The Federal Circuit Declines To Revisit Its Decision That The Biosimilars Patent Dance Is Optional – Next Stop, Supreme Court?
This past summer, a divided Federal Circuit panel found, in the case of Amgen v. Sandoz, that the so-called “patent dance” under the Biologics Price Competition and Innovation Act of 2009 (BPCIA) is optional. This past Friday, the Federal Circuit declined to rehear that decision. Its decision provides biosimilar developers with continued choice while opening the door for an appeal to the Supreme Court and, perhaps, a final decision on this important issue.
Interpretation of the BPCIA’s provisions has important implications for the development of biosimilars and the legal process by which their entry to the market is determined. There are currently about 105 different biologics licensed by the FDA. Almost 75% of them were licensed more than four years ago, which means that they could be a reference product for an abbreviated Biologics License Agreement (aBLA). About 40% of them were licensed more than 12 years ago, which means that their period of exclusivity has already ended, absent any patent protection. Thus, there are many opportunities for companies to develop biosimilars and capitalize on them in the near future. Yet only four applications are known to have been filed to date. This is likely due in part to the technical difficulties of producing a commercial, safe biologic. But it may also be due in part to the challenges and uncertainties of the legal procedures for determining their commercial prospects in view of patent rights.
As codified at 42 U.S.C. § 262(l), the BPCIA sets forth an intricate eight-month or so procedure for identifying the patents to be assessed in determining when the biosimilar can legally enter the market. The dance begins with the applicant’s disclosure of its aBLA to the reference product sponsor. The parties then provide lists of patents that they believe to be at issue, and work to reach agreement on which ones should be litigated. The disclosure of the aBLA helps the reference product sponsor identify patents that are likely to be found infringed, prior to the actual filing of any lawsuit. The process may benefit the applicant, as well, especially if commercial marketing is not imminent. As provided at section 262(l)(9)(A), the dance delays the filing of any lawsuits on identified patents until after the applicant gives notice of commercial marketing.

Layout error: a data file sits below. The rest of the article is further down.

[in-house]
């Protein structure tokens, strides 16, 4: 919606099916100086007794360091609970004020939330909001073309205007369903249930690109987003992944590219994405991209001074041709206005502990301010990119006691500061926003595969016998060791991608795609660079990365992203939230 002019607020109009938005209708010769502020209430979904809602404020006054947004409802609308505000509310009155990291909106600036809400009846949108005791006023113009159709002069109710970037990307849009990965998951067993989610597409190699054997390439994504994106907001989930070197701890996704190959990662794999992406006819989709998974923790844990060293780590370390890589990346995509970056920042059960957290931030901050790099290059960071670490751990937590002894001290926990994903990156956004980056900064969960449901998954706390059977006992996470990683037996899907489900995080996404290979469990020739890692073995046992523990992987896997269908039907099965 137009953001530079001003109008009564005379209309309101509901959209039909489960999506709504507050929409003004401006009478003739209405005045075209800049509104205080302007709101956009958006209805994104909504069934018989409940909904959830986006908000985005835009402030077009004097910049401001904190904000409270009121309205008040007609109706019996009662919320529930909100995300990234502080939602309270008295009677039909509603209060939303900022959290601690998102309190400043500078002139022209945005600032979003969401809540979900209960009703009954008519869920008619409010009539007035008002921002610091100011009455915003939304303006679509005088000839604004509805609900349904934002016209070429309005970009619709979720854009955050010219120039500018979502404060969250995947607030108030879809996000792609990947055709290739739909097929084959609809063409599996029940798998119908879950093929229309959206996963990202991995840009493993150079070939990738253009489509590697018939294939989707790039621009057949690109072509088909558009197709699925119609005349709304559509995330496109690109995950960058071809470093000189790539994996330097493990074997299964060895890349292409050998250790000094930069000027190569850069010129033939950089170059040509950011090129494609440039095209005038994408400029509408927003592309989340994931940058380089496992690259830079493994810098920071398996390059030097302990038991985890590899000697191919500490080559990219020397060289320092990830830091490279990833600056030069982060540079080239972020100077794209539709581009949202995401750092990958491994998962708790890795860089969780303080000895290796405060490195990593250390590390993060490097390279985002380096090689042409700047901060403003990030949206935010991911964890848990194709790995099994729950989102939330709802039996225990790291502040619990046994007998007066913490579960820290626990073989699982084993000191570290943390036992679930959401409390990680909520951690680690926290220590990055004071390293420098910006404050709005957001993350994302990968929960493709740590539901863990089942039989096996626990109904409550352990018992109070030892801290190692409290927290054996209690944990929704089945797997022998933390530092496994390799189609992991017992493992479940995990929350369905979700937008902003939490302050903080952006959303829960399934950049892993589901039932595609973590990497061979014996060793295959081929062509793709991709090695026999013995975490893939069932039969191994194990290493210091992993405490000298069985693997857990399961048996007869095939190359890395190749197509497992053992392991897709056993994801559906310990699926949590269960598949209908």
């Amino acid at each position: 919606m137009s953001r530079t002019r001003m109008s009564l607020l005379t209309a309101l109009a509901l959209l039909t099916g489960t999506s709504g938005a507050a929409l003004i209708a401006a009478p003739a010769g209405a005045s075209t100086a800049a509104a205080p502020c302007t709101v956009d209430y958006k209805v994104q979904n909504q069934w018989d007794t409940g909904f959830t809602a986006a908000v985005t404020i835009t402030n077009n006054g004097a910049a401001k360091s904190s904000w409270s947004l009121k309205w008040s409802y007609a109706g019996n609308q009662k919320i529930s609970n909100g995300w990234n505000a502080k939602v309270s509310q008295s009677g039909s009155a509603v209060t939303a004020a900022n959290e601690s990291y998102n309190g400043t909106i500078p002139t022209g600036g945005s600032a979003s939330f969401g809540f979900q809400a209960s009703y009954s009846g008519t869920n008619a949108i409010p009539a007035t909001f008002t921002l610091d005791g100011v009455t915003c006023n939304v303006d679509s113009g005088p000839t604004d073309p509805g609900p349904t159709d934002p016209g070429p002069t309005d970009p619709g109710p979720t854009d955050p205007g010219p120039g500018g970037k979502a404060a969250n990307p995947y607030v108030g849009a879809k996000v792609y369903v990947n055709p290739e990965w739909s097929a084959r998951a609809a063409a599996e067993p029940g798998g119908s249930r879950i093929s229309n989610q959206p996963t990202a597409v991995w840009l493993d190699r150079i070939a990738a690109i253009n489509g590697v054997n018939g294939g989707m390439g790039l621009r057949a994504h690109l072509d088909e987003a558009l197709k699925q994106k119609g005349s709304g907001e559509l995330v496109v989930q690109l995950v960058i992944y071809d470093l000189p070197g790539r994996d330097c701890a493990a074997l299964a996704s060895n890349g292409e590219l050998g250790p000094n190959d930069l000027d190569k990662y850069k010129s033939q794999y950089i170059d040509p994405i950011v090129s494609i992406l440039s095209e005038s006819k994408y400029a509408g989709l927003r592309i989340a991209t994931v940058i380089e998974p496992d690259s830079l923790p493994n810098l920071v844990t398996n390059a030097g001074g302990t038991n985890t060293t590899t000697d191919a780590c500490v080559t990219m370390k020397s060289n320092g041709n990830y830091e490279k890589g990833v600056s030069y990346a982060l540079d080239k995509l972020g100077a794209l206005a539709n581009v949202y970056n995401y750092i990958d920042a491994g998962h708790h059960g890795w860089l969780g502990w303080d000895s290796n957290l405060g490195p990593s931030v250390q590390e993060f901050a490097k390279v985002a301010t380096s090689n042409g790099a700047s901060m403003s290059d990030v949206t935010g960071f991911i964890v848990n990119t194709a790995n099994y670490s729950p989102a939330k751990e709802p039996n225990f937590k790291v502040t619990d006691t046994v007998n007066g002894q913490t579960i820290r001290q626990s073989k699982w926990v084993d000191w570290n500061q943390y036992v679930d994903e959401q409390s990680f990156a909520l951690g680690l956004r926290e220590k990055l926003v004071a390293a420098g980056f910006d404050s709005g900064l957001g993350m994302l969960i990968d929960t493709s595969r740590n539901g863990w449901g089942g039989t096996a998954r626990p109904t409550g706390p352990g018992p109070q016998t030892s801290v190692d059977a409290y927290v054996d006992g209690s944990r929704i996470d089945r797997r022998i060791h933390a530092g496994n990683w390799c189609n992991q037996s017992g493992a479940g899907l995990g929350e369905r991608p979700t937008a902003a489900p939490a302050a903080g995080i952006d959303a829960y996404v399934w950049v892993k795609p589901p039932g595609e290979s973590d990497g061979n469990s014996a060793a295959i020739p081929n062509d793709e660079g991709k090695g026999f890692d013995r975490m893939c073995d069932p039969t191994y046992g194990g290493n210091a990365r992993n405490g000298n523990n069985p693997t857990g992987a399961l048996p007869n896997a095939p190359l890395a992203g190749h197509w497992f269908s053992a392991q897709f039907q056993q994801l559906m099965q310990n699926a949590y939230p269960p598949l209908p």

At issue in Amgen v. Sandoz is the right of an applicant to choose whether to provide its aBLA and participate in the patent dance for identification of patents. Sandoz, who filed an application to make a biosimilar for Amgen’s Zarxio (filgrastim), refused to do so. Amgen brought suit for patent infringement and included unfair competition and conversion claims for harms occurring as the result of Sandoz’s refusal to provide its aBLA. The unfair competition and conversion claims were dismissed by the Northern District of California court, and their dismissal was upheld by the Federal Circuit. The courts found that Sandoz was not required to participate in the patent dance, and hence Amgen could not seek damages for its failure to do so.
In so finding, the courts relied upon the BPCIA’s provision for recourse if an applicant fails to participate in the patent dance. Section 262(l)(9) specifically provides that, if no aBLA is disclosed, the reference product sponsor – but not the applicant – may bring a declaratory judgment action on any patent believed to cover the biosimilar product. Thus, failure of the applicant to begin the patent dance means (a) it cannot file any relevant declaratory judgment suits, e.g. for noninfringement or invalidity, and (b) it is subject to the filing of immediate lawsuits by the reference product sponsor, e.g. for declaratory judgment of infringement and validity. The courts found that these and other provisions for non-compliance indicated that compliance by the applicant was optional.
The courts also addressed an issue in the timing of notice of commercial marketing. The district court found that such notice could be provided only after the FDA licenses the biosimilar. Since actual licensure can only occur after the 12-year statutory period of exclusivity, and the notice must be given 180 days prior to the start of marketing, Sandoz argued that this effectively extends the period of exclusivity to 12 ½ years – a result that was not intended. The Federal Circuit rejected this view.
The current interpretation of the statutory provisions of the BPCIA thus provides biosimilar applicants with a choice: They may disclose their aBLA, and ensure that lawsuits are not filed until after they get approval and provide notice of commercial marketing, or they can forego disclosure and risk immediate lawsuits by the reference product sponsor. In situations where approval is at hand, marketing is imminent, and a speedy resolution is desired, foregoing the patent dance may be the better, and more commonly used, option – at least until the Supreme Court addresses the issue.